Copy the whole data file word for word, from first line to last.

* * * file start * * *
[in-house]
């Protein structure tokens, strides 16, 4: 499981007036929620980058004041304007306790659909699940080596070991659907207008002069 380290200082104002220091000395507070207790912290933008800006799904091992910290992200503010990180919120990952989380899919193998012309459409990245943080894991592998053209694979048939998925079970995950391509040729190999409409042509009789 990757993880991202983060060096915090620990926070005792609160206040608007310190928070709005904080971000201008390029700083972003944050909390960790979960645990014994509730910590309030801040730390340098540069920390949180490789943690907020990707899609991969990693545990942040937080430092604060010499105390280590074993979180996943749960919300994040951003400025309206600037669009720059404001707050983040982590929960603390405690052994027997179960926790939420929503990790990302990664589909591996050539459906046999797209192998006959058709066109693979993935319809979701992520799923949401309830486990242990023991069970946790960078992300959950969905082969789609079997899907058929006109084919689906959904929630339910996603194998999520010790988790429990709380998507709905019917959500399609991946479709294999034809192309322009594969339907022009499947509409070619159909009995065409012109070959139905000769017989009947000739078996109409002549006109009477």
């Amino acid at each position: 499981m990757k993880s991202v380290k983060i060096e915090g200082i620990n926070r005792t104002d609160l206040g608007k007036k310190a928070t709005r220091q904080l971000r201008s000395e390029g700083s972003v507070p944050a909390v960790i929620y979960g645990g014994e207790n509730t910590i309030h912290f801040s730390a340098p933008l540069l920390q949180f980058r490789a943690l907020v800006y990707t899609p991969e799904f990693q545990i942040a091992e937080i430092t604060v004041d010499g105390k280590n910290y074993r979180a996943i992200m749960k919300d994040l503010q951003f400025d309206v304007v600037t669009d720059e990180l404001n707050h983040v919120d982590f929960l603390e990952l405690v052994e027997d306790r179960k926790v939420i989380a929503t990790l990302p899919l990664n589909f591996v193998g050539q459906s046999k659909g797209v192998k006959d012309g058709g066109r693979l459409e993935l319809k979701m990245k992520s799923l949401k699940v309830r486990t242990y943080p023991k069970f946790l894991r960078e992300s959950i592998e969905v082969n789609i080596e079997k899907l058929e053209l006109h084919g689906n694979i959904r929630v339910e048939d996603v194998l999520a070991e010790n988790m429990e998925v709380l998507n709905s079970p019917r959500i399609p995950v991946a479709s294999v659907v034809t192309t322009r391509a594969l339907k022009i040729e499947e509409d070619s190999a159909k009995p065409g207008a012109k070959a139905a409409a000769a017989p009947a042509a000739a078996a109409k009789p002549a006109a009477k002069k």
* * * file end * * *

[in-house]
């Protein structure tokens, strides 16, 4: 499981007036929620980058004041304007306790659909699940080596070991659907207008002069 380290200082104002220091000395507070207790912290933008800006799904091992910290992200503010990180919120990952989380899919193998012309459409990245943080894991592998053209694979048939998925079970995950391509040729190999409409042509009789 990757993880991202983060060096915090620990926070005792609160206040608007310190928070709005904080971000201008390029700083972003944050909390960790979960645990014994509730910590309030801040730390340098540069920390949180490789943690907020990707899609991969990693545990942040937080430092604060010499105390280590074993979180996943749960919300994040951003400025309206600037669009720059404001707050983040982590929960603390405690052994027997179960926790939420929503990790990302990664589909591996050539459906046999797209192998006959058709066109693979993935319809979701992520799923949401309830486990242990023991069970946790960078992300959950969905082969789609079997899907058929006109084919689906959904929630339910996603194998999520010790988790429990709380998507709905019917959500399609991946479709294999034809192309322009594969339907022009499947509409070619159909009995065409012109070959139905000769017989009947000739078996109409002549006109009477």
């Amino acid at each position: 499981m990757k993880s991202v380290k983060i060096e915090g200082i620990n926070r005792t104002d609160l206040g608007k007036k310190a928070t709005r220091q904080l971000r201008s000395e390029g700083s972003v507070p944050a909390v960790i929620y979960g645990g014994e207790n509730t910590i309030h912290f801040s730390a340098p933008l540069l920390q949180f980058r490789a943690l907020v800006y990707t899609p991969e799904f990693q545990i942040a091992e937080i430092t604060v004041d010499g105390k280590n910290y074993r979180a996943i992200m749960k919300d994040l503010q951003f400025d309206v304007v600037t669009d720059e990180l404001n707050h983040v919120d982590f929960l603390e990952l405690v052994e027997d306790r179960k926790v939420i989380a929503t990790l990302p899919l990664n589909f591996v193998g050539q459906s046999k659909g797209v192998k006959d012309g058709g066109r693979l459409e993935l319809k979701m990245k992520s799923l949401k699940v309830r486990t242990y943080p023991k069970f946790l894991r960078e992300s959950i592998e969905v082969n789609i080596e079997k899907l058929e053209l006109h084919g689906n694979i959904r929630v339910e048939d996603v194998l999520a070991e010790n988790m429990e998925v709380l998507n709905s079970p019917r959500i399609p995950v991946a479709s294999v659907v034809t192309t322009r391509a594969l339907k022009i040729e499947e509409d070619s190999a159909k009995p065409g207008a012109k070959a139905a409409a000769a017989p009947a042509a000739a078996a109409k009789p002549a006109a009477k002069k």